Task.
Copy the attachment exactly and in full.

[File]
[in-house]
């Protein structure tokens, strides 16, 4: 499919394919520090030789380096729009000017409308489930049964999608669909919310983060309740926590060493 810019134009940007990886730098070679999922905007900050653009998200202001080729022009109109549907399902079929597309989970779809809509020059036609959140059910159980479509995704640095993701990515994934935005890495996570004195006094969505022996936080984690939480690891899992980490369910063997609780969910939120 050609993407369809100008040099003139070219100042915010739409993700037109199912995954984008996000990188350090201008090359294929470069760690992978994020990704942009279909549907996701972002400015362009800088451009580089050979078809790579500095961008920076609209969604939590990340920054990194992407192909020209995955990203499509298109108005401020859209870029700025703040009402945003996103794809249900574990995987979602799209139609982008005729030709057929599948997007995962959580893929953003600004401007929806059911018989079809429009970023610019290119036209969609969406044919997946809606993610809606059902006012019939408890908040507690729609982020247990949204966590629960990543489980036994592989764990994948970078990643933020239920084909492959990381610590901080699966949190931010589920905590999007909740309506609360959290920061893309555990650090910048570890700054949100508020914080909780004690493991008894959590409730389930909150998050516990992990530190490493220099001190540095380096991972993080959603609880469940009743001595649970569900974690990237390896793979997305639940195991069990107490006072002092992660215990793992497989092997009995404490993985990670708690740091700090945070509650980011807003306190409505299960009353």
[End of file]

[in-house]
């Protein structure tokens, strides 16, 4: 499919394919520090030789380096729009000017409308489930049964999608669909919310983060309740926590060493 810019134009940007990886730098070679999922905007900050653009998200202001080729022009109109549907399902079929597309989970779809809509020059036609959140059910159980479509995704640095993701990515994934935005890495996570004195006094969505022996936080984690939480690891899992980490369910063997609780969910939120 050609993407369809100008040099003139070219100042915010739409993700037109199912995954984008996000990188350090201008090359294929470069760690992978994020990704942009279909549907996701972002400015362009800088451009580089050979078809790579500095961008920076609209969604939590990340920054990194992407192909020209995955990203499509298109108005401020859209870029700025703040009402945003996103794809249900574990995987979602799209139609982008005729030709057929599948997007995962959580893929953003600004401007929806059911018989079809429009970023610019290119036209969609969406044919997946809606993610809606059902006012019939408890908040507690729609982020247990949204966590629960990543489980036994592989764990994948970078990643933020239920084909492959990381610590901080699966949190931010589920905590999007909740309506609360959290920061893309555990650090910048570890700054949100508020914080909780004690493991008894959590409730389930909150998050516990992990530190490493220099001190540095380096991972993080959603609880469940009743001595649970569900974690990237390896793979997305639940195991069990107490006072002092992660215990793992497989092997009995404490993985990670708690740091700090945070509650980011807003306190409505299960009353």